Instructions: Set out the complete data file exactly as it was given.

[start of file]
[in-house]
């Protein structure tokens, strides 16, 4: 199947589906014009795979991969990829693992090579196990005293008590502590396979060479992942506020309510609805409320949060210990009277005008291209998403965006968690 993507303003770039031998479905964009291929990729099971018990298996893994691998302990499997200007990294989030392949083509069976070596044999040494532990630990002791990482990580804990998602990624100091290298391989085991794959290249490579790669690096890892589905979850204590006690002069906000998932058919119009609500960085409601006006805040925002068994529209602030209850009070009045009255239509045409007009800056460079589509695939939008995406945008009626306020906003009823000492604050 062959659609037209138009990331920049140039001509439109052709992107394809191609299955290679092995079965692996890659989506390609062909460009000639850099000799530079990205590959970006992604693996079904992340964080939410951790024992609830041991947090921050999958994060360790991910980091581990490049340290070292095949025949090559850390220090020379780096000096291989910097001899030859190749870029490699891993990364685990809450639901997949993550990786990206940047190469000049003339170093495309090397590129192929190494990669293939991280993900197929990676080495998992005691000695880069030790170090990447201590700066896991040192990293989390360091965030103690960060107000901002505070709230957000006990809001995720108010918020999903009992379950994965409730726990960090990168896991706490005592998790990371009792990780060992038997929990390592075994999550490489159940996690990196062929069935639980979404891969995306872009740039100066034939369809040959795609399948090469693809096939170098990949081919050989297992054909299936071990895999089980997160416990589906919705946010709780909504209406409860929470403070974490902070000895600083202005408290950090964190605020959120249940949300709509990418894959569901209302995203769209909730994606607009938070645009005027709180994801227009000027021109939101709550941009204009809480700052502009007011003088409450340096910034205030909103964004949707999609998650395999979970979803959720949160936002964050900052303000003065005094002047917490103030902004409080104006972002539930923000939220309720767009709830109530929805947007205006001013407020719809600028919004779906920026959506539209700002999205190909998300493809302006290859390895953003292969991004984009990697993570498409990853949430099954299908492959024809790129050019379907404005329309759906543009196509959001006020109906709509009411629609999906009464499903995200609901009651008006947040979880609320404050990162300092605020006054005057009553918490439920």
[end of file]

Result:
[in-house]
């Protein structure tokens, strides 16, 4: 199947589906014009795979991969990829693992090579196990005293008590502590396979060479992942506020309510609805409320949060210990009277005008291209998403965006968690 993507303003770039031998479905964009291929990729099971018990298996893994691998302990499997200007990294989030392949083509069976070596044999040494532990630990002791990482990580804990998602990624100091290298391989085991794959290249490579790669690096890892589905979850204590006690002069906000998932058919119009609500960085409601006006805040925002068994529209602030209850009070009045009255239509045409007009800056460079589509695939939008995406945008009626306020906003009823000492604050 062959659609037209138009990331920049140039001509439109052709992107394809191609299955290679092995079965692996890659989506390609062909460009000639850099000799530079990205590959970006992604693996079904992340964080939410951790024992609830041991947090921050999958994060360790991910980091581990490049340290070292095949025949090559850390220090020379780096000096291989910097001899030859190749870029490699891993990364685990809450639901997949993550990786990206940047190469000049003339170093495309090397590129192929190494990669293939991280993900197929990676080495998992005691000695880069030790170090990447201590700066896991040192990293989390360091965030103690960060107000901002505070709230957000006990809001995720108010918020999903009992379950994965409730726990960090990168896991706490005592998790990371009792990780060992038997929990390592075994999550490489159940996690990196062929069935639980979404891969995306872009740039100066034939369809040959795609399948090469693809096939170098990949081919050989297992054909299936071990895999089980997160416990589906919705946010709780909504209406409860929470403070974490902070000895600083202005408290950090964190605020959120249940949300709509990418894959569901209302995203769209909730994606607009938070645009005027709180994801227009000027021109939101709550941009204009809480700052502009007011003088409450340096910034205030909103964004949707999609998650395999979970979803959720949160936002964050900052303000003065005094002047917490103030902004409080104006972002539930923000939220309720767009709830109530929805947007205006001013407020719809600028919004779906920026959506539209700002999205190909998300493809302006290859390895953003292969991004984009990697993570498409990853949430099954299908492959024809790129050019379907404005329309759906543009196509959001006020109906709509009411629609999906009464499903995200609901009651008006947040979880609320404050990162300092605020006054005057009553918490439920």